We shouldn’t be afraid to talk about performance: update from CEO Robert Morton, 23rd June

Robert Morton, CEO

Firstly, I would like to pay tribute to MP Jo Cox who was brutally killed while going about her duties as a public servant. My thoughts have been with her loved ones and I have written to Jo’s husband on behalf of the Trust to offer our condolences. A memorial fund has been set up to raise money for causes that were closest to her heart. If you would like to make a donation, please click here for the Jo Cox fund page.

I’ve spoken before about the ongoing trials within various ambulance services that are looking at how ambulance trusts are measured. These are looking at moving away from blunt tools like response times to more patient-focused measures like clinical outcomes.  This is good news and the right thing to do for patients – time should always be a factor where it has a clinical impact on a patient, such as in cases of cardiac arrest, but measuring everything on time is not good for patients, colleagues, or the wider system. 

Indeed, Professor Jonathan Benger, who is the National Clinical Director for Urgent Care at NHS England (amongst other roles), said in January: 

“We need to get the right resource to the right patients – an appropriate vehicle with a skilled paramedic to the patients that need it in a timely manner. Of particular importance is the need to ensure that the ways in which ambulance services are managed and measured reflect the needs of a 21st century population, and are focused on clinical priorities, rather than response measures alone.

“We have a tendency to send ambulances to patients when we don’t actually know if they need an ambulance or not – we also send multiple vehicles to the same call – there are also other things that start to happen due to the eight minute response – such as sending an fast response unit to stop the clock – and because we are only measuring half the calls the green calls may have very long waits for an ambulance response. These kinds of behaviours are inefficient but in some ways are a logical response to current measurement – we are losing sight of the reason for the service, improving outcomes for patients.”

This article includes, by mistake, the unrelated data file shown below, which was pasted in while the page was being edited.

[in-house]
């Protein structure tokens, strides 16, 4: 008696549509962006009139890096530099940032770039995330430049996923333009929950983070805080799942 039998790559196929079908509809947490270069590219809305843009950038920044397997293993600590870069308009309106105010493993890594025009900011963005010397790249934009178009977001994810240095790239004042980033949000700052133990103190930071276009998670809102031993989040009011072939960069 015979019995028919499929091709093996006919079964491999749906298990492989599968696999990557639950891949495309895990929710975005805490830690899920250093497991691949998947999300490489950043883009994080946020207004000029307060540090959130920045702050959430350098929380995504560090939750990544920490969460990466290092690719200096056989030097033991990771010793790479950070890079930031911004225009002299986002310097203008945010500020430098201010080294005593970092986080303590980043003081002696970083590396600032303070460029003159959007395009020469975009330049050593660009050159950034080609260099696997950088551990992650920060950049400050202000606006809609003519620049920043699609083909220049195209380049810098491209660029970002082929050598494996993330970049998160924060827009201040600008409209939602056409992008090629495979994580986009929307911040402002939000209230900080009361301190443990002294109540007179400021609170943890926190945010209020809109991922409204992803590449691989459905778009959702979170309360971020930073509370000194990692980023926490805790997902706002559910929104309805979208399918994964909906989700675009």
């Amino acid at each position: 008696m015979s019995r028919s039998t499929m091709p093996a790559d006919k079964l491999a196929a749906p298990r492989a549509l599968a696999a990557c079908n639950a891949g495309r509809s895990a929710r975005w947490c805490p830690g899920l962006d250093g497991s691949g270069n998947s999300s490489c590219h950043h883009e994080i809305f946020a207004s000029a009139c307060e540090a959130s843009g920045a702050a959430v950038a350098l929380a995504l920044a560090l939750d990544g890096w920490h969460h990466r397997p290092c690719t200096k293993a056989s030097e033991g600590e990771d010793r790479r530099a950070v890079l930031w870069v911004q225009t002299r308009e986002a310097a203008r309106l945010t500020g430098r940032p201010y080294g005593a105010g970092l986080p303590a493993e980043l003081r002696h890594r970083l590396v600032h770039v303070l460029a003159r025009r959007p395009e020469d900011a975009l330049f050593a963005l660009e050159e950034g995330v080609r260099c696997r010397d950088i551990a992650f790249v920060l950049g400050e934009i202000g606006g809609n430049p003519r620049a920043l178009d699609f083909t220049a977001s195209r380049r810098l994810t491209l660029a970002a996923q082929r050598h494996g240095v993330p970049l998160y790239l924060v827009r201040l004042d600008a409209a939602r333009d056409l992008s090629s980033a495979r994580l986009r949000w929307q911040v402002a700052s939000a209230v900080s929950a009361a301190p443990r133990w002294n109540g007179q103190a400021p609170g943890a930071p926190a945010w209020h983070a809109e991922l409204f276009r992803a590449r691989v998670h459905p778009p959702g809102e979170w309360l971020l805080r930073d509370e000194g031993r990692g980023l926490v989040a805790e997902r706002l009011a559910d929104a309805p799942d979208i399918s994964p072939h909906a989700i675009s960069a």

I also welcome Secretary of State for Health Jeremy Hunt’s recent observation that targets measuring how quickly an ambulance gets to a patient are ‘perverse’. You can read the full article here on the Eastern Daily Press.  

It is refreshing to see NHS leaders offer a different perspective on performance which gives us hope that the current targets will change.  This is exactly the strategy we are developing - making sure we can get the right response to the patient first time, be that help over the phone, treatment on scene by a skilled clinician, or treating the patient and transporting them to hospital.

However, in the meantime, we continue to be measured on how quickly we reach those patients with potentially life-threatening conditions, and we can’t get away from that. Since I joined the Trust under a year ago, it has become obvious to me that the public, politicians, regulators, commissioners and the media simply want us to meet the performance targets that are currently in place. And this is why we are hopeful of receiving significant investment to increase our capacity this year, to help us improve that performance by investing in increased recruitment and short term measures like private ambulance services (PAS), which I’ve again touched on before. 

So we have to improve our performance. The reality is that if we do not address performance, we will not get the support or head space to do the things we want to do in the future like accelerate our clinical focus. It’s not something we should be afraid of talking about, especially as the public and our stakeholders are demanding those improvements and will hold us to account for delivering them.  We are making progress and performance is improving, but we need to do more. Thanks to our improvements in performance, we have moved up the ranking by comparison with ambulance services across England. We can all, and by that I mean every single one of us, make a difference to our performance in our own way, which in turn will help us to develop our service for the future; a service that provides better services for patients, and ourselves.

Have a good week,


Published 23rd June, 2016

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